The health and resilience of species in natural environments is increasingly challenged by complex anthropogenic stressor combinations including climate change, habitat encroachment, and chemical contamination. To better understand impacts of these stressors we examined the individual- and combined-stressor impacts of malaria infection, food limitation, and 2,4,6-trinitrotoluene (TNT) exposures on gene expression in livers of Western fence lizards (WFL, Sceloporus occidentalis) using custom WFL transcriptome-based microarrays.

Results

Computational analysis including annotation enrichment and correlation analysis identified putative functional mechanisms linking transcript expression and toxicological phenotypes. TNT exposure increased transcript expression for genes involved in erythropoiesis, potentially in response ...


Survival At The Summits: Amphibian Responses To Thermal Extremes, Disease, And Rapid Climate Change In The High Tropical Andes, Kelsey E. Reider Sep 2018

Survival At The Summits: Amphibian Responses To Thermal Extremes, Disease, And Rapid Climate Change In The High Tropical Andes, Kelsey E. Reider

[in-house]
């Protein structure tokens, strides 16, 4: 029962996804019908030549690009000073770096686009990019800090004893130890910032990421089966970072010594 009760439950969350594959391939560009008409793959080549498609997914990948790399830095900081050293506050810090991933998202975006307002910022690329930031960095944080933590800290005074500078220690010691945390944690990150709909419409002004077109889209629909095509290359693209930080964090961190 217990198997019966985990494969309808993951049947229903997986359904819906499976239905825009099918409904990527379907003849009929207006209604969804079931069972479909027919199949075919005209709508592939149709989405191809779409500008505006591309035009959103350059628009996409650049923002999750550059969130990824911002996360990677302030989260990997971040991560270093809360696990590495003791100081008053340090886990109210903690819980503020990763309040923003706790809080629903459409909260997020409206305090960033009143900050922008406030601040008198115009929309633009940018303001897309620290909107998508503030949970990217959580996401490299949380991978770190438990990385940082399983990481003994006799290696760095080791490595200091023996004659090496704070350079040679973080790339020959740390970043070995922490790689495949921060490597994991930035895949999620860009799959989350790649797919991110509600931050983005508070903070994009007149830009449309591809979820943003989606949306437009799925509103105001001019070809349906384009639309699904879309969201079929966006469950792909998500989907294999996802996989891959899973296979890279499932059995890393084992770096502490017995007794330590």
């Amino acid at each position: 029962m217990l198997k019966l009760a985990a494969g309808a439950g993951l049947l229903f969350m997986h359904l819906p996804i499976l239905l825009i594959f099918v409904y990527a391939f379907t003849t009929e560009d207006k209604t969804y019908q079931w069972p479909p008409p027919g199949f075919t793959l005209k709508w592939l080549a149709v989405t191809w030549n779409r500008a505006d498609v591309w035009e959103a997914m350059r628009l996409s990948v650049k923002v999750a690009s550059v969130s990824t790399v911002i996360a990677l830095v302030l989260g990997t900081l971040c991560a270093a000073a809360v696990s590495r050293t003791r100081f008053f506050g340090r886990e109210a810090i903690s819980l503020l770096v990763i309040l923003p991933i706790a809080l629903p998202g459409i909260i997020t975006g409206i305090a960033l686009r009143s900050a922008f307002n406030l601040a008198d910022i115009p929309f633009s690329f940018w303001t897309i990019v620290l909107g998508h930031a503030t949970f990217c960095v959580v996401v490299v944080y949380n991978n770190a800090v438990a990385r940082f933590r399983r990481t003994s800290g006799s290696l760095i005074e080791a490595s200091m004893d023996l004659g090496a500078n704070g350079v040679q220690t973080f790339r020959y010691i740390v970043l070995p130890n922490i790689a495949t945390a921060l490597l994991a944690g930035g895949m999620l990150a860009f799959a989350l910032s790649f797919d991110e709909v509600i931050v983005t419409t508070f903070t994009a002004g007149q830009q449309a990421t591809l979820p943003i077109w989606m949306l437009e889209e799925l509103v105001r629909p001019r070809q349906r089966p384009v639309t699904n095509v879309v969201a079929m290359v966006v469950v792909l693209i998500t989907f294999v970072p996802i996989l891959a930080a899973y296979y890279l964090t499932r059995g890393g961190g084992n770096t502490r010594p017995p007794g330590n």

FIU Electronic Theses and Dissertations

Understanding biological responses to climate change is a primary concern in conservation biology. Of the ecosystems being rapidly impacted by climate change, those in the high-elevation tropics are among the most poorly studied. The tropical Andean biosphere includes record elevations above 5000 meters, where extreme environmental conditions challenge many organisms. In the Cordillera Vilcanota of southern Peru, frogs including Pleurodema marmoratum and Telmatobius marmoratus have expanded their ranges to 5244 – 5400 m into habitats created by glacial recession, making them among the highest recorded amphibians on Earth. To understand how hydrologic alterations from loss of glacial meltwater and climatic fluctuations ...